Malicious commits were made to the php-src repo on Sunday that could have enabled hackers to perform remote code execution on websites running the hijacked code.
The main Git repository for the PHP programming language has been moved to GitHub after hackers tried to insert a backdoor into the source code.
Two malicious commits were pushed to the
Git code repo on Sunday, March 28, and signed off under the names of PHP creator, Rasmus Lerdorf, and maintainer Nikita Popov.
The original code was restored after the issue was discovered, but then tampered with a second time.
The breach would have created a backdoor in any websites that ran the compromised version of PHP, enabling hackers to perform remote code execution on the site.
Remote code execution enables a malicious actor to exploit vulnerabilities in a system or network via the internet, essentially allowing them to hijack the system in question.
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Popov, who works for the PHP development team at JetBrains, said the PHP code base would be moved to GitHub while investigations were still underway into how the breach occurred.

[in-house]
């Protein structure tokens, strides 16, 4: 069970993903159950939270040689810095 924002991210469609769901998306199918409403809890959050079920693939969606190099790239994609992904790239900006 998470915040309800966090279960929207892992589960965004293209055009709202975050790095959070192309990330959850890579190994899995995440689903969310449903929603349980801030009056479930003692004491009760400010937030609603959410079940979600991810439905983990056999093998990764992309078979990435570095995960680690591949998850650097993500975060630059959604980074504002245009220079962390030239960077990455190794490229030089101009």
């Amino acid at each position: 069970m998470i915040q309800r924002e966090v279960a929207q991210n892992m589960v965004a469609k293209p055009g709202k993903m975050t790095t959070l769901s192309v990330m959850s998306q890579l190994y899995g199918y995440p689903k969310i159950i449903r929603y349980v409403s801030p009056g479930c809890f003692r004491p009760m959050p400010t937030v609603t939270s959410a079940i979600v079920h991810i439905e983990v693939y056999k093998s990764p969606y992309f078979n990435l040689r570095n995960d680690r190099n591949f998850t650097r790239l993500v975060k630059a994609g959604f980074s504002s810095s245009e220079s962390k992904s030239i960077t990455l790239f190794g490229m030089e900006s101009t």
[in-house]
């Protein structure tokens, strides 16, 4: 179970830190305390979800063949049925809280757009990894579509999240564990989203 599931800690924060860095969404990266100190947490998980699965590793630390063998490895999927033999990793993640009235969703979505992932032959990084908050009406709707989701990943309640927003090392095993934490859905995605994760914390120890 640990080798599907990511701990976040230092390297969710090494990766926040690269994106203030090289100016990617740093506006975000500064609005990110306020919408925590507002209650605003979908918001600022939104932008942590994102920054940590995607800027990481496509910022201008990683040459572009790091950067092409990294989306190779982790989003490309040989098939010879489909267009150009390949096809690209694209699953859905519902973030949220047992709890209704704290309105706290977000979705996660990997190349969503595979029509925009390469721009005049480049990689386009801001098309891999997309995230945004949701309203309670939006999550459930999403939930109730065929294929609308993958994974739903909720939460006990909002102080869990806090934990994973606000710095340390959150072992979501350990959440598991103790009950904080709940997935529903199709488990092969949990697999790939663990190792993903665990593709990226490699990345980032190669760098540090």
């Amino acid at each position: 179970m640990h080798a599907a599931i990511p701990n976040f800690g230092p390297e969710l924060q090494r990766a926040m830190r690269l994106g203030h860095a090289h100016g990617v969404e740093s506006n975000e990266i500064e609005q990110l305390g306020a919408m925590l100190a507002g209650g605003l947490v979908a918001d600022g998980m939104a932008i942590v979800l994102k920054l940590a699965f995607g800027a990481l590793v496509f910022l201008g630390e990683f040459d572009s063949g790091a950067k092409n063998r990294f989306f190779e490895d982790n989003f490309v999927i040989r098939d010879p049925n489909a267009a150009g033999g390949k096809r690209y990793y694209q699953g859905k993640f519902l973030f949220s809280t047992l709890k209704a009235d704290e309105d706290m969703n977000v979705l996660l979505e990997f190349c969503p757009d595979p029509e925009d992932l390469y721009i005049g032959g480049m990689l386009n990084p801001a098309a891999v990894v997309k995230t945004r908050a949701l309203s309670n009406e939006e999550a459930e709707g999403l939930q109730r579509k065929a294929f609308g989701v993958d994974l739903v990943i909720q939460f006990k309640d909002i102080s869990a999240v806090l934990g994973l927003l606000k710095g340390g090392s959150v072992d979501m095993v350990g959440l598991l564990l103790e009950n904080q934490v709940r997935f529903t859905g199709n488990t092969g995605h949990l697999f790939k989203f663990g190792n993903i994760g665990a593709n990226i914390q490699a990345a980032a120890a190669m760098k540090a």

“They were spotted are rectified by Popov, only for bad actors to reinsert the malicious code a few hours later,” said Popov.
“While [an] investigation is still underway, we have decided that maintaining our own git infrastructure is an unnecessary security risk, and that we will discontinue the git.php.net server. Instead, the repositories on GitHub, which were previously only mirrors, will become canonical.
“This means that changes should be pushed directly to GitHub rather than to git.php.net.”
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While the malicious code was spotted before any harm was done, the consequences of a successful attack are worrying when you consider that PHP underpins much of the modern internet
According to statistics site W3Tech, almost 80% of websites on the internet are written in PHP. The
ranks the programming language as the 8th most popular globally.
Going forward, developers who require write access to the PHP code base will need to be part of the PHP organization on GitHub, said Popov, which also requires two-factor authentication to be enabled.
“This change also means that it is now possible to merge pull requests directly from the GitHub web interface,” Popov added.
“We’re reviewing the repositories for any corruption beyond the two referenced commits. Please contact firstname.lastname@example.org if you notice anything.”
This post was written by and was first posted to TechRepublic
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